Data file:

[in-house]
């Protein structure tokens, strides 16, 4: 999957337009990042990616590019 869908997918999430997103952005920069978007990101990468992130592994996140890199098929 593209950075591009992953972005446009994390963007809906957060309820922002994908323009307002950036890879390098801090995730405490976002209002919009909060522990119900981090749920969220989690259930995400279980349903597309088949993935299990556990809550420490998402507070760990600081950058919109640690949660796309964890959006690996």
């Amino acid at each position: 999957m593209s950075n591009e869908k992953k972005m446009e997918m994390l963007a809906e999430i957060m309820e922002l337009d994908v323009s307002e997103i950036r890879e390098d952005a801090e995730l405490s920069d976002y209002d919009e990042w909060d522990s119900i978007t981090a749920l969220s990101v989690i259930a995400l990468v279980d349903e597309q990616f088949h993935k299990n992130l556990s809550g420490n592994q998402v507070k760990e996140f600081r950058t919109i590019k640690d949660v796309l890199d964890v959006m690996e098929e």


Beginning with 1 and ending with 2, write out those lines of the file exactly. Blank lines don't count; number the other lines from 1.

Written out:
[in-house]
């Protein structure tokens, strides 16, 4: 999957337009990042990616590019 869908997918999430997103952005920069978007990101990468992130592994996140890199098929 593209950075591009992953972005446009994390963007809906957060309820922002994908323009307002950036890879390098801090995730405490976002209002919009909060522990119900981090749920969220989690259930995400279980349903597309088949993935299990556990809550420490998402507070760990600081950058919109640690949660796309964890959006690996």